Non-Migrant: No. All populations of this species make significant seasonal migrations.
Locally Migrant: No. No populations of this species make local extended movements (generally less than 200 km) at particular times of the year (e.g., to breeding or wintering grounds, to hibernation sites).
Locally Migrant: No. No populations of this species make annual migrations of over 200 km.
Diet: mobile benthic crustacea (shrimps/crabs), mobile benthic gastropods/bivalves, octopus/squid/cuttlefish, bony fishes, sharks/rays, sea snakes/mammals/turtles/birds
The diet of tiger sharks includes mollusks, birds, snakes, crustaceans, sea turtles, and dugongs. Serrated teeth give this species the ability to penetrate the shells of sea turtles. Tiger sharks often scavenge dead or injured whales, and large tiger sharks can survive several weeks without feeding. This species most likely relies on stealth rather than strength and speed to catch prey. They are well camouflaged, allowing them to get within striking range of prey. If prey flee, tiger sharks may back off, not taking part in high-speed pursuits. However, tiger sharks are capable of short bursts of speed once their prey are within range.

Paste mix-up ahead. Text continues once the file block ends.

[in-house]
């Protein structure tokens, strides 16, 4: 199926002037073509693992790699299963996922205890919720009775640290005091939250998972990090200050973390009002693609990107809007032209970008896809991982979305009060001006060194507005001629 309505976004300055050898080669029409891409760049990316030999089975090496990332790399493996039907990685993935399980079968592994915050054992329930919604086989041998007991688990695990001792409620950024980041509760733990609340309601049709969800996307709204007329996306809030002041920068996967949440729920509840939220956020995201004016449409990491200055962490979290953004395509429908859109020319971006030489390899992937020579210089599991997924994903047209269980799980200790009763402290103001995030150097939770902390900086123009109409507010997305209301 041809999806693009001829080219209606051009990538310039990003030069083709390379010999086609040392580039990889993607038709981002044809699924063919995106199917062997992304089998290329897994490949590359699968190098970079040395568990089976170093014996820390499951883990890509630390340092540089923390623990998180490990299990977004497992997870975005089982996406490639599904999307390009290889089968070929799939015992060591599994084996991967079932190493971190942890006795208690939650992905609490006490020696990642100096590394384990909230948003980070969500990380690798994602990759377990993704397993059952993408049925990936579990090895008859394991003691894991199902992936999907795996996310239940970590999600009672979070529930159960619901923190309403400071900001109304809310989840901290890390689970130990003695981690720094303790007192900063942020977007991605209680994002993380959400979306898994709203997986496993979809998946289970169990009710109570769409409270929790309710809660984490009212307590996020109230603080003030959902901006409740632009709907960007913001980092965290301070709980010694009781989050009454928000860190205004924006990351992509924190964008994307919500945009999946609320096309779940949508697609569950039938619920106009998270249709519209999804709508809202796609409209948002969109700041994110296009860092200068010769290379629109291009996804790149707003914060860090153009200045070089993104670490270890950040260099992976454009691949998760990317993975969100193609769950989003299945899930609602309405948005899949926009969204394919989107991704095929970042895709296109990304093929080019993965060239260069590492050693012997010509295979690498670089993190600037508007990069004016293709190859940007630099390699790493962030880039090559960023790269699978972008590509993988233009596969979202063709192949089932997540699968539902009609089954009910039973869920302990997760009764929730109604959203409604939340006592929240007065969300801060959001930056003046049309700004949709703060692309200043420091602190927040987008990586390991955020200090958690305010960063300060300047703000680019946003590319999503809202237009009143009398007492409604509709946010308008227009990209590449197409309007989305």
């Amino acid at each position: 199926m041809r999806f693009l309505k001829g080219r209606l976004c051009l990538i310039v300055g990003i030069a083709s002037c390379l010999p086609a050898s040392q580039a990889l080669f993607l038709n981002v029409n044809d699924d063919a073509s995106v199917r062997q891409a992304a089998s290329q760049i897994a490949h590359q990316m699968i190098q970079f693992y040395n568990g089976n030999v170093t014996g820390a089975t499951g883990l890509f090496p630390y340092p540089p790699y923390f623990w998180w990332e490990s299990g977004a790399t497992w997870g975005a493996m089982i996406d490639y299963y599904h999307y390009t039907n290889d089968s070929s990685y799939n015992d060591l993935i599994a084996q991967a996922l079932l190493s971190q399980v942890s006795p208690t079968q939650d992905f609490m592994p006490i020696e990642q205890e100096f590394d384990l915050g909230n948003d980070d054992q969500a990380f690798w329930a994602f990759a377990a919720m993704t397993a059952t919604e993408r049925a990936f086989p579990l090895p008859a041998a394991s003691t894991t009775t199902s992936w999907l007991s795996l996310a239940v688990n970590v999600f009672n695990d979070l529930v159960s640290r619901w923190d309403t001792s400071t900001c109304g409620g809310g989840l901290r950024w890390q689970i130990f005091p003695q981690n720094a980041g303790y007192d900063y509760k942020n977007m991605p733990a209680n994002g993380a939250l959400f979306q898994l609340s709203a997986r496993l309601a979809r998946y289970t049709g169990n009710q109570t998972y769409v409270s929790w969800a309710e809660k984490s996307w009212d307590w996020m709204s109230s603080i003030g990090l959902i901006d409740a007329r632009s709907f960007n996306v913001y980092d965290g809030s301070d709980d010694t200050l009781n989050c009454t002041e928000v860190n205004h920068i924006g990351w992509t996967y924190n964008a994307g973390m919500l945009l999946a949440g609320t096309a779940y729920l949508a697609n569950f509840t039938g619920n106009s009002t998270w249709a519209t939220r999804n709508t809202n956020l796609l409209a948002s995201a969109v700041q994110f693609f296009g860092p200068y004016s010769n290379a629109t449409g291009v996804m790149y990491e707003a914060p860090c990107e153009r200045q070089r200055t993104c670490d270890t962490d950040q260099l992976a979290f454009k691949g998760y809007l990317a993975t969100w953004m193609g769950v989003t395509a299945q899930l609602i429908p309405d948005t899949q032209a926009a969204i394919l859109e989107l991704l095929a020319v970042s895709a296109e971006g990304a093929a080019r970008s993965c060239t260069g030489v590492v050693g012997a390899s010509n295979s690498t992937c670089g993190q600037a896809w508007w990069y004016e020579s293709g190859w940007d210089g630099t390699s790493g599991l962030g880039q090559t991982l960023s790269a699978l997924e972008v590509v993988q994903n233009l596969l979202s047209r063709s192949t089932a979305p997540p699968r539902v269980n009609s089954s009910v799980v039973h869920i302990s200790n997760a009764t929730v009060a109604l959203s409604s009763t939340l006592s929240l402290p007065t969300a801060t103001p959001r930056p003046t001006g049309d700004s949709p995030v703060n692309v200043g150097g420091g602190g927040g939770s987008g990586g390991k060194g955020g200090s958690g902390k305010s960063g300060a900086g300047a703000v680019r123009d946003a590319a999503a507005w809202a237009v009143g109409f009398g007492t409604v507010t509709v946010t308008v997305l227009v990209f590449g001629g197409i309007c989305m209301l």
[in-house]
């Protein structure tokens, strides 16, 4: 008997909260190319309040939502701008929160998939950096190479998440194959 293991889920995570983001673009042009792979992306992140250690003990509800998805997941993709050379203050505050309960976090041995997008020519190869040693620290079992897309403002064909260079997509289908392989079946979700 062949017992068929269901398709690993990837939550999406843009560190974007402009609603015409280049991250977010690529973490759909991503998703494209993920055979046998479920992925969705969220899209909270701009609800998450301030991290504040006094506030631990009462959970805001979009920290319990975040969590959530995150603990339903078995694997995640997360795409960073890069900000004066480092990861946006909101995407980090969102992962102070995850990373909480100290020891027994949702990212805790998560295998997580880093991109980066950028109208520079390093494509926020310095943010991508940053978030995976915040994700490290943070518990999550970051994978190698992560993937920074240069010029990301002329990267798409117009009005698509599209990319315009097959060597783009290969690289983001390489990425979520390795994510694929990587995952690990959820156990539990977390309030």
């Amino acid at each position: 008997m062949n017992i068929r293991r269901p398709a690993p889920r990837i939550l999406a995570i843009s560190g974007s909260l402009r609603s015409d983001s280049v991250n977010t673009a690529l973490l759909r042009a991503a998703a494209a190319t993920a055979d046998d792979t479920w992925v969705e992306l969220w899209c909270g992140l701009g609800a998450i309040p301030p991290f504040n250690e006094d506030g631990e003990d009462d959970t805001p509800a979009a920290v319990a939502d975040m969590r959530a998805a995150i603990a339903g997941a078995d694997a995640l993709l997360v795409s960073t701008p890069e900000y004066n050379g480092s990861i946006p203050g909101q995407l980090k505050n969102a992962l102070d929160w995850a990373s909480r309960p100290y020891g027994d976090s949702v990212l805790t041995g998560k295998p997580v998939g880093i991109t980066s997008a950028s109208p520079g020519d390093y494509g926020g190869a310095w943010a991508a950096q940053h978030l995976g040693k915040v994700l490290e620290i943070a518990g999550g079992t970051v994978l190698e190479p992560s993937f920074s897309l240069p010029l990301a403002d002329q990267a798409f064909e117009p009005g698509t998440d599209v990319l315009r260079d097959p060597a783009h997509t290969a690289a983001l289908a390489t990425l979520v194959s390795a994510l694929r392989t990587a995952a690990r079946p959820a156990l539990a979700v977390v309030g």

Animal Foods: birds; mammals; reptiles; fish; carrion ; mollusks; other marine invertebrates
Primary Diet: carnivore (Eats non-insect arthropods, Molluscivore )
As top predators in their ecosystem, it is possible that tiger sharks control populations of prey species, although this has not been verified. Tiger sharks also serve as a host for remoras, which are small suckerfish. Tiger sharks and remoras share a commensal relationship: remoras attach to tiger sharks near the underbelly, and use the shark for transportation and protection. Remoras also feed on materials dropped by tiger sharks. Recently, copepods, specifically sea louse, have been discovered around the eyes of tiger sharks in Australia.